Todd
Guest
Todd
2 years 9 months ago

A locked-in David Ortiz still doesn’t deserve an IBB with two outs and a runner on first.

kevinthecomic
Guest
kevinthecomic
2 years 9 months ago

Your comments make sense except for two things:

(1) Clutch hitting does not exist.

(2) Hotness/Coldness does not exist.

These are both well documented.

Ruki Motomiya
Guest
Ruki Motomiya
2 years 9 months ago

Clutch hitting does exist, simply by definition of the fact that getting a hit in a clutch situation is, by definition, clutch hitting. The question is whether clutch hitting is a repeatable skill or random variation.

I’m of the opinion that it is a skill, but that it is overblown and, like pitchers who can consistantly beat their peripherals, rare. I’ve also been wondering if maybe we just aren’t defining clutch right (Maybe clutch would be more viable if we instead count it as the ability to maintain normal statistics in “clutch” situations?).

I think that, regardless of clutch hitting, one could make an argument for saving Choate for later vs. Ortiz (Though he was not used this way…but that would just mean that was the poor move), given Gomes struggles vs. righties career-wise and the fact that the first two pitches to Ortiz were not blatantly intentional.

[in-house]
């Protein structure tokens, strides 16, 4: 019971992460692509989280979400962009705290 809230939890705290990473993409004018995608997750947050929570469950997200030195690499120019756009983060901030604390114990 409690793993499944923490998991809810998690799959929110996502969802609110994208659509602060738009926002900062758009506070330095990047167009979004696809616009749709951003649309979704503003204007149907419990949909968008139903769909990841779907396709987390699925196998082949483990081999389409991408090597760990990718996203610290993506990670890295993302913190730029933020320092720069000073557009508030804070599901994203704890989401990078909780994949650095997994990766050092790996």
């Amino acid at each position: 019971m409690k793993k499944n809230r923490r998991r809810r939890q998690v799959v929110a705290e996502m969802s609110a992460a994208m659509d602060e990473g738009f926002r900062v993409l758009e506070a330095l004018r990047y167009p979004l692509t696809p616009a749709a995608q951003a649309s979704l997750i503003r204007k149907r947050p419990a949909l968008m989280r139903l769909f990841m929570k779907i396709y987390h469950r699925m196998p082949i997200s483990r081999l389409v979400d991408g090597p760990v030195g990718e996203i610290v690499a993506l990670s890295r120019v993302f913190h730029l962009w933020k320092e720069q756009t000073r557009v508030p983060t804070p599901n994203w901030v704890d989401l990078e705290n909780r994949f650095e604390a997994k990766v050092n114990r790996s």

NS
Guest
NS
2 years 9 months ago

I like that definition of clutch. Rather than some extra ability that is introduced in high-leverage situations, it is simply an ability to maintain rather than wet the bed.

It’s still incredibly difficult to distinguish that skill from variance, but it’s at least a more intuitive definition for me.

leeroy
Guest
leeroy
2 years 9 months ago

I think people fall into the trap of using clutch as a counting stat, rather than a rate stat. Ortiz is viewed as “clutch” by the average media person / fan because he has a lot of hits in high leverage playoff situations. He has all of these hits because he is an elite hitter on a good team. Naturally he will get more chances and do more with them than a bad hitter, or a good hitter on a bad team. So basically, clutch is the RBI of postseason play.

kevinthecomic
Guest
kevinthecomic
2 years 9 months ago

It might be your opinion that clutch hitting is a skill but, unfortunately for you, the data does not support your opinion.

Anon21
Member
Anon21
2 years 9 months ago